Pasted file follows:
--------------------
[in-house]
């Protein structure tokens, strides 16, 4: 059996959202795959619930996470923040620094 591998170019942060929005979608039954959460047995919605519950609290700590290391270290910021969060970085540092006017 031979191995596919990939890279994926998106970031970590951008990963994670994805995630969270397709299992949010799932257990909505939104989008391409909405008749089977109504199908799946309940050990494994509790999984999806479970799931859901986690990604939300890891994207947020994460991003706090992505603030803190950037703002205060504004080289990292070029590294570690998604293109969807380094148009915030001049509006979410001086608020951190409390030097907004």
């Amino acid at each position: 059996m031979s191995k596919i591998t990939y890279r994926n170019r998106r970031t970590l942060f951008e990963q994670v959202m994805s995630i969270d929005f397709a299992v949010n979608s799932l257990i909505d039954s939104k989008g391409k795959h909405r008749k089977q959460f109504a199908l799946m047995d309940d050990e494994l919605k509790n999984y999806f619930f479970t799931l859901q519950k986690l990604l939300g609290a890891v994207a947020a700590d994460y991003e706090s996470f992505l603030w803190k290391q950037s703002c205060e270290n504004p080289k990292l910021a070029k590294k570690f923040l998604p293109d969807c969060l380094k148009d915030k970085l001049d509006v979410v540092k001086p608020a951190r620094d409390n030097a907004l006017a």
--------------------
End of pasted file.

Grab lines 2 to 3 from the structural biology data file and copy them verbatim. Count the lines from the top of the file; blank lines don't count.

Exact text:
């Protein structure tokens, strides 16, 4: 059996959202795959619930996470923040620094 591998170019942060929005979608039954959460047995919605519950609290700590290391270290910021969060970085540092006017 031979191995596919990939890279994926998106970031970590951008990963994670994805995630969270397709299992949010799932257990909505939104989008391409909405008749089977109504199908799946309940050990494994509790999984999806479970799931859901986690990604939300890891994207947020994460991003706090992505603030803190950037703002205060504004080289990292070029590294570690998604293109969807380094148009915030001049509006979410001086608020951190409390030097907004």
């Amino acid at each position: 059996m031979s191995k596919i591998t990939y890279r994926n170019r998106r970031t970590l942060f951008e990963q994670v959202m994805s995630i969270d929005f397709a299992v949010n979608s799932l257990i909505d039954s939104k989008g391409k795959h909405r008749k089977q959460f109504a199908l799946m047995d309940d050990e494994l919605k509790n999984y999806f619930f479970t799931l859901q519950k986690l990604l939300g609290a890891v994207a947020a700590d994460y991003e706090s996470f992505l603030w803190k290391q950037s703002c205060e270290n504004p080289k990292l910021a070029k590294k570690f923040l998604p293109d969807c969060l380094k148009d915030k970085l001049d509006v979410v540092k001086p608020a951190r620094d409390n030097a907004l006017a």